Courtesy of Diaspora Co.
When Sana Javeri Kadri moved to the United States eight years ago, she was struck by the disconnect between the freshly ground spices she grew up within her home country of India and the ones she found on supermarket shelves in California. "I couldn't understand why I wasn't seeing the same caliber of spices. Why I wasn't seeing the same importance in terms of sourcing and naming, and the deeper I dug into the spice and grocery industry, the more stale and outdated it felt," Javeri Kadri said.
An oft-overlooked cooking essential, spices have mostly been left behind by the farm-to-table movement. We might sprinkle some black pepper on pasta, follow a recipe to make saffron mayonnaise, or add turmeric to a smoothie, and while we might know the farmer who grew our tomatoes or at least have a vague idea of where our eggs came from (and how they were produced!), spices are often shrouded in mystery and difficult to trace. That's something that a few women-owned companies are working to change.
Tracing Spices from Farm to Pantry
Most of the world's spices are grown on smallholder farms, where farmers sell their entire harvest to a middleman who sells the spices he buys to someone else; that person then sells all the spices he buys to someone else until, eventually, they make it to a supermarket aisle. Along the way, we often lose traceability. "They're all aggregated together," said Javeri Kadri. "Your black peppercorn could be a mix of black peppercorn from Vietnam, Sri Lanka, and Kenya for all you know. That means you cannot trace it for contamination or heavy metal, but you also can't trace the flavor. You might have one really tasteful peppercorn, but you don't know where it came from."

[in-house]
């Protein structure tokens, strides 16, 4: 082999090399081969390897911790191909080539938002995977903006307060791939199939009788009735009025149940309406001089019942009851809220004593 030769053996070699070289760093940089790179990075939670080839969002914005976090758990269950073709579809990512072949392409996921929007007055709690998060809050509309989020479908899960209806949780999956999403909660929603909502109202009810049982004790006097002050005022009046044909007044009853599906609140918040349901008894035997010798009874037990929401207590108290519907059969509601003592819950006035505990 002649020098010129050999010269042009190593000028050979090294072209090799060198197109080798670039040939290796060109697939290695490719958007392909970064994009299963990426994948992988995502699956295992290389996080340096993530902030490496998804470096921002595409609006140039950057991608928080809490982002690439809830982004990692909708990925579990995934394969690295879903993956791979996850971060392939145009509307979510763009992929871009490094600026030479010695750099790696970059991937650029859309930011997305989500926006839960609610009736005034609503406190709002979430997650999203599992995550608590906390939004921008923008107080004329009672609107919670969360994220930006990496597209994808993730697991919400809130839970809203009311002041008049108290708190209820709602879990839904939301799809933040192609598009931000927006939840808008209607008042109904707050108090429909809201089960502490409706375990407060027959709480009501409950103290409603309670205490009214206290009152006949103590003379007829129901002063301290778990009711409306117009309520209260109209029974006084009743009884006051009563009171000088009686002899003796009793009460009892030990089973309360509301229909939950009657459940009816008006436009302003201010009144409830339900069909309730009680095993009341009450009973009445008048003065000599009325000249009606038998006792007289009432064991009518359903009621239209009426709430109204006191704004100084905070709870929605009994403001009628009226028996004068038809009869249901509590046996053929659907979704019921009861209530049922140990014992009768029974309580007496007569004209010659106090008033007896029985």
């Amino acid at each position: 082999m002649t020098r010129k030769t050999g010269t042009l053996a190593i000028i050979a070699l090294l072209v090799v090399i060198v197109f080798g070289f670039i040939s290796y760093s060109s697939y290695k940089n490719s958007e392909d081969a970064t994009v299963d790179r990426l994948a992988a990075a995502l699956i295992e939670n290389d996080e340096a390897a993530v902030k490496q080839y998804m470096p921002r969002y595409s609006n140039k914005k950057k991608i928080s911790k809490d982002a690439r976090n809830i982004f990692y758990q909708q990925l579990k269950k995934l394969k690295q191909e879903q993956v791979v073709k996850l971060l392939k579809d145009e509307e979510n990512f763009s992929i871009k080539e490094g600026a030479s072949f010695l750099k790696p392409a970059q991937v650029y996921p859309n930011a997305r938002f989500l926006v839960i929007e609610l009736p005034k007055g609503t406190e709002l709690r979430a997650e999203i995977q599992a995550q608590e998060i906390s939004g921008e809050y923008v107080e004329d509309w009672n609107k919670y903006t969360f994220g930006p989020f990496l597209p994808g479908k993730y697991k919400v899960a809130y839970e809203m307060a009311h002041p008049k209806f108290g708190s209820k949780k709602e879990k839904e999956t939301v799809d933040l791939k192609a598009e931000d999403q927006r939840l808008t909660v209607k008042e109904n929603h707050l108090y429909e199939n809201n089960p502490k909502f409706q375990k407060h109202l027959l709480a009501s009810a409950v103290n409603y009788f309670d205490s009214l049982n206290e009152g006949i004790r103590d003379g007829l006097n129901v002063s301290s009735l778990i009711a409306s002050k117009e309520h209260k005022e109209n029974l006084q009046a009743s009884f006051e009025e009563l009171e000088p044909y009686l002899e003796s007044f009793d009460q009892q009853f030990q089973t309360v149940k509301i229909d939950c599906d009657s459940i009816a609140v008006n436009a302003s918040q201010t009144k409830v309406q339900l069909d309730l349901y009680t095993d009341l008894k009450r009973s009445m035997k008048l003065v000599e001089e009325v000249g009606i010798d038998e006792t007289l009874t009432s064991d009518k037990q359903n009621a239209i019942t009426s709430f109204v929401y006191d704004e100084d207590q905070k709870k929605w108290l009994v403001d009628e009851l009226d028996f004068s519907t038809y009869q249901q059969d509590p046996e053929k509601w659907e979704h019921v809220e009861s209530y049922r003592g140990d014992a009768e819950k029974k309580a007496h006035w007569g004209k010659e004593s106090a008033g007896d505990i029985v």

Javeri Kadri, who in 2017, at the age of 23, began sourcing turmeric directly from fourth-generation farmer Kasaraneni Prabhu (workers at his farm are pictured above), and selling it online is attempting to change the narrative of the spice industry. Her company Diaspora Co., which now also sells Aranya pepper, Sannam chiles, and Baraka cardamon, is one of a growing number of mostly women-owned spice companies—along with The Spice Suite, Curio Spice Co. and Rumi Spice—that are working to bring flavorful, traceable, fresh spices to U.S. consumers while also empowering farmers and local communities.
Disrupting the Spice Industry
"I became fascinated by spices, how they are produced and traded and how disconnected we are, especially here in the West, from these incredible aromatics. I wanted to make a difference both in the way we cook and think about food, so I started Curio as a mission-driven business," said Claire Cheney of Curio Spice Co. Through her company, which includes a brick-and-mortar store in Massachusetts (currently closed due to coronavirus) and her e-commerce site, Cheney sells pure spices and blends she sources directly from small farmers in New England and around the world. She also teaches cooking classes and sells her spices at other retailers, including Whole Foods.
For sourcing, she travels extensively, tracking down unique varieties she wants to sell. "It's not a straightforward process," said Cheney, adding that in some cases, it's taken up to a year to source a particular spice. While Cheney sources the spices she sells from multiple countries, includ Sri Lanka, Vietnam, and Cambodia among others, Javeri Kadri's model is to source from one country. Of the four spices, Diaspora Co. currently sells, she spent anywhere from two to 14 months sourcing them, making multiple farm visits. For instance, when choosing which farmer to source her cardamon from, she tested roughly 13 different varieties, both for taste and for pesticides and heavy metals through a lab. All of Diaspora Co.'s spices are pesticide-free, but a positive lab test doesn't necessarily preclude a farmer from becoming a farm partner. Diaspora Co. is committed to working with farmers to grow their standards.